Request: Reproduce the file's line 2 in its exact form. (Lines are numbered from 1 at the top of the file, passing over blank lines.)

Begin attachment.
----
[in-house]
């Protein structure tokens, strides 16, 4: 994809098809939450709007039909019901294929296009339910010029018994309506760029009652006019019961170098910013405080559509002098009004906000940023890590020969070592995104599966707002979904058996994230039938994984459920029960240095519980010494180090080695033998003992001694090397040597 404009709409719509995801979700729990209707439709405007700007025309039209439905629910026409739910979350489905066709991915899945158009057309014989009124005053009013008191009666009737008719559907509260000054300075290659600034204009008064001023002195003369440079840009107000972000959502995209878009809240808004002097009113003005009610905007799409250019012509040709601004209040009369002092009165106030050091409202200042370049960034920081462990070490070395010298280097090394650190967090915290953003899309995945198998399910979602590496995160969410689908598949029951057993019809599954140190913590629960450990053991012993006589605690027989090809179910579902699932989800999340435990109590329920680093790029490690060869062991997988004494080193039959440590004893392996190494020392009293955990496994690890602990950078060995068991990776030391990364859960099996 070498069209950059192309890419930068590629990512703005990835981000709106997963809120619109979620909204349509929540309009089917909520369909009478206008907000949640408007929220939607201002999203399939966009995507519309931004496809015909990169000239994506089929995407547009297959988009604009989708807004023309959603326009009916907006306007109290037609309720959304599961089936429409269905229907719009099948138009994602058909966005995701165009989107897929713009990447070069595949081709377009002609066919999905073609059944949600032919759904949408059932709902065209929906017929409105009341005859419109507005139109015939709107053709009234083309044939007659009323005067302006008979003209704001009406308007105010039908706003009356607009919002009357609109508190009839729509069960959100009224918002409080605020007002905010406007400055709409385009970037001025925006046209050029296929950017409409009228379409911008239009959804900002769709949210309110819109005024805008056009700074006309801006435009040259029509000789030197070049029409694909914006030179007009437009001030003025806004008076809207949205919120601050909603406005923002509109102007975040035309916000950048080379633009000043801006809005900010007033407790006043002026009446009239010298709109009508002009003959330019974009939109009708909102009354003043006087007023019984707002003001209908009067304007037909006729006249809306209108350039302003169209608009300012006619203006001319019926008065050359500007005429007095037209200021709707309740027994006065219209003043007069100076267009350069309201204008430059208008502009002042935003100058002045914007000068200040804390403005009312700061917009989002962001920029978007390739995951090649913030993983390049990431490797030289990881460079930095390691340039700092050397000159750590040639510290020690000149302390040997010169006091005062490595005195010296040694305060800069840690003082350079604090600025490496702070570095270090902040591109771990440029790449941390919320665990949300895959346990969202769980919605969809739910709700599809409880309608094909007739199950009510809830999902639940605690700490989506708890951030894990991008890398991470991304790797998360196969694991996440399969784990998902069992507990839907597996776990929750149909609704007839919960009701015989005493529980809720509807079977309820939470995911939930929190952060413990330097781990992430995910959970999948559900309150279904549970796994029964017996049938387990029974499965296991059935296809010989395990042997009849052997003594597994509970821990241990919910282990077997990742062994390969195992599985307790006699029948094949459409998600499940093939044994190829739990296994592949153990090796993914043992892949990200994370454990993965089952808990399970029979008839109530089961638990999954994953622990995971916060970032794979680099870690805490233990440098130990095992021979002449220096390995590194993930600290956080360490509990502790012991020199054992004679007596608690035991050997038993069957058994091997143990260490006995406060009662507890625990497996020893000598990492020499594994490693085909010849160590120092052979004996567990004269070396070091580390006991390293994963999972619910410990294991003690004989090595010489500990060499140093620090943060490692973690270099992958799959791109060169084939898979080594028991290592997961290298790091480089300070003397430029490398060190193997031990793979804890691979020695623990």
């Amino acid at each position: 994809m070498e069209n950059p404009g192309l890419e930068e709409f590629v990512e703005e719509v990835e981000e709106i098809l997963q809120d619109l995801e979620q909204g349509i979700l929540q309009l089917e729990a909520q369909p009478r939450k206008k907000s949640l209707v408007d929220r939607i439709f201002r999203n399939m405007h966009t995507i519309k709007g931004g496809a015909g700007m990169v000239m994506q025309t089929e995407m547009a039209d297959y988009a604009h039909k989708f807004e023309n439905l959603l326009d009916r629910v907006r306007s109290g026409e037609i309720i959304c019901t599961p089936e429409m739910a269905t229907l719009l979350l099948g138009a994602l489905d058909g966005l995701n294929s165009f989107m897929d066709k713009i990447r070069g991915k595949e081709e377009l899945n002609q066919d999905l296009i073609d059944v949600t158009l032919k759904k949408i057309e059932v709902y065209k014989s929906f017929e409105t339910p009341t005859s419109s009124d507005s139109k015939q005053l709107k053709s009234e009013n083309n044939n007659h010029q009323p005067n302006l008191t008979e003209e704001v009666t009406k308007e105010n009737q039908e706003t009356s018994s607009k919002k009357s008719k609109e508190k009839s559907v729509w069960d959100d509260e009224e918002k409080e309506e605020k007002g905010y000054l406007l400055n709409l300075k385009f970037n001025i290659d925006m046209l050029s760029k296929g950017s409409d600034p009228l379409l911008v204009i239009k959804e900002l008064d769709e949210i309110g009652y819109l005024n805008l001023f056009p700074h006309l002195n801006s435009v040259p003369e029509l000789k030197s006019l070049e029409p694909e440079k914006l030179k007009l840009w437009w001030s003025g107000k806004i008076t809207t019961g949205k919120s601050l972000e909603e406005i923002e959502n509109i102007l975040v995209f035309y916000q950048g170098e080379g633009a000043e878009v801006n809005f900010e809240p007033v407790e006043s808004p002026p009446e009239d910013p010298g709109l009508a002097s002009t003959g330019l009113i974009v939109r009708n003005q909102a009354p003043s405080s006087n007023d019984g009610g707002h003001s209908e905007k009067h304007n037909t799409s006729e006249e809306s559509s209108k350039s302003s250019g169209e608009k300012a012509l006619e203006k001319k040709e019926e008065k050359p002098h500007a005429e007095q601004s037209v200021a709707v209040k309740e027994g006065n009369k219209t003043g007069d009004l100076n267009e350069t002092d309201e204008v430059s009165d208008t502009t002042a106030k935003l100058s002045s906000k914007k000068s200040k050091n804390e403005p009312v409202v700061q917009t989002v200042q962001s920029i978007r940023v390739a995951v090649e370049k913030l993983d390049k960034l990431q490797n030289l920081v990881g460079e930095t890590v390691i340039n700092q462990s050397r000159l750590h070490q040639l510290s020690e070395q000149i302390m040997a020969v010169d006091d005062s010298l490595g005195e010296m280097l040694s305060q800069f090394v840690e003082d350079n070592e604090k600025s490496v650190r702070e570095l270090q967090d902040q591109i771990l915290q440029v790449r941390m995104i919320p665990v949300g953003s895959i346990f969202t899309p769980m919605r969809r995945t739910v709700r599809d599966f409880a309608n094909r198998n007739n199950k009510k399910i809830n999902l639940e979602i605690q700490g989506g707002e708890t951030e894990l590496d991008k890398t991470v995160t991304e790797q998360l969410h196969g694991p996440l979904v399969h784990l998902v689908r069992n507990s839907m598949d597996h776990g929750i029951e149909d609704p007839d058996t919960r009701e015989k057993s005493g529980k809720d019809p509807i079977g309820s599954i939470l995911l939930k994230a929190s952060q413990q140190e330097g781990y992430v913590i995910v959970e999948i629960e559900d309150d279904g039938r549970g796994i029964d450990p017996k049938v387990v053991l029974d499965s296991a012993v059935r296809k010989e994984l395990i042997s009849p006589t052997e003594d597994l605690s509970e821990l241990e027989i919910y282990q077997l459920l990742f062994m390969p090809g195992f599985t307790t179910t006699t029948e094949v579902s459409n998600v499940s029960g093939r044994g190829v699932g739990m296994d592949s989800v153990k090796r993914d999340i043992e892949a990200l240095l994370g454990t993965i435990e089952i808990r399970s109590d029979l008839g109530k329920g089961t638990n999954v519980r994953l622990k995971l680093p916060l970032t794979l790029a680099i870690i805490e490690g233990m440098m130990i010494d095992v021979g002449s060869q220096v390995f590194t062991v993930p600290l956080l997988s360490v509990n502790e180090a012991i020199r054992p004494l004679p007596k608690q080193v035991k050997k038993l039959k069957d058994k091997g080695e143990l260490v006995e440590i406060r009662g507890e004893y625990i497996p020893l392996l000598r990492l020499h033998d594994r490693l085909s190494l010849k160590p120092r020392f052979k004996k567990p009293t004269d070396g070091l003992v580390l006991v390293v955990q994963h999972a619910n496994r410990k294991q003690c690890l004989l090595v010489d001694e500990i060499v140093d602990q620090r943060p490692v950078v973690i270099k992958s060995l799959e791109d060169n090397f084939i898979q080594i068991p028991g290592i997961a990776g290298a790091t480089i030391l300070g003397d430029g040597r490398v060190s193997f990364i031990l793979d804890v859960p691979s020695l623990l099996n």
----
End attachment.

């Protein structure tokens, strides 16, 4: 994809098809939450709007039909019901294929296009339910010029018994309506760029009652006019019961170098910013405080559509002098009004906000940023890590020969070592995104599966707002979904058996994230039938994984459920029960240095519980010494180090080695033998003992001694090397040597 404009709409719509995801979700729990209707439709405007700007025309039209439905629910026409739910979350489905066709991915899945158009057309014989009124005053009013008191009666009737008719559907509260000054300075290659600034204009008064001023002195003369440079840009107000972000959502995209878009809240808004002097009113003005009610905007799409250019012509040709601004209040009369002092009165106030050091409202200042370049960034920081462990070490070395010298280097090394650190967090915290953003899309995945198998399910979602590496995160969410689908598949029951057993019809599954140190913590629960450990053991012993006589605690027989090809179910579902699932989800999340435990109590329920680093790029490690060869062991997988004494080193039959440590004893392996190494020392009293955990496994690890602990950078060995068991990776030391990364859960099996 070498069209950059192309890419930068590629990512703005990835981000709106997963809120619109979620909204349509929540309009089917909520369909009478206008907000949640408007929220939607201002999203399939966009995507519309931004496809015909990169000239994506089929995407547009297959988009604009989708807004023309959603326009009916907006306007109290037609309720959304599961089936429409269905229907719009099948138009994602058909966005995701165009989107897929713009990447070069595949081709377009002609066919999905073609059944949600032919759904949408059932709902065209929906017929409105009341005859419109507005139109015939709107053709009234083309044939007659009323005067302006008979003209704001009406308007105010039908706003009356607009919002009357609109508190009839729509069960959100009224918002409080605020007002905010406007400055709409385009970037001025925006046209050029296929950017409409009228379409911008239009959804900002769709949210309110819109005024805008056009700074006309801006435009040259029509000789030197070049029409694909914006030179007009437009001030003025806004008076809207949205919120601050909603406005923002509109102007975040035309916000950048080379633009000043801006809005900010007033407790006043002026009446009239010298709109009508002009003959330019974009939109009708909102009354003043006087007023019984707002003001209908009067304007037909006729006249809306209108350039302003169209608009300012006619203006001319019926008065050359500007005429007095037209200021709707309740027994006065219209003043007069100076267009350069309201204008430059208008502009002042935003100058002045914007000068200040804390403005009312700061917009989002962001920029978007390739995951090649913030993983390049990431490797030289990881460079930095390691340039700092050397000159750590040639510290020690000149302390040997010169006091005062490595005195010296040694305060800069840690003082350079604090600025490496702070570095270090902040591109771990440029790449941390919320665990949300895959346990969202769980919605969809739910709700599809409880309608094909007739199950009510809830999902639940605690700490989506708890951030894990991008890398991470991304790797998360196969694991996440399969784990998902069992507990839907597996776990929750149909609704007839919960009701015989005493529980809720509807079977309820939470995911939930929190952060413990330097781990992430995910959970999948559900309150279904549970796994029964017996049938387990029974499965296991059935296809010989395990042997009849052997003594597994509970821990241990919910282990077997990742062994390969195992599985307790006699029948094949459409998600499940093939044994190829739990296994592949153990090796993914043992892949990200994370454990993965089952808990399970029979008839109530089961638990999954994953622990995971916060970032794979680099870690805490233990440098130990095992021979002449220096390995590194993930600290956080360490509990502790012991020199054992004679007596608690035991050997038993069957058994091997143990260490006995406060009662507890625990497996020893000598990492020499594994490693085909010849160590120092052979004996567990004269070396070091580390006991390293994963999972619910410990294991003690004989090595010489500990060499140093620090943060490692973690270099992958799959791109060169084939898979080594028991290592997961290298790091480089300070003397430029490398060190193997031990793979804890691979020695623990």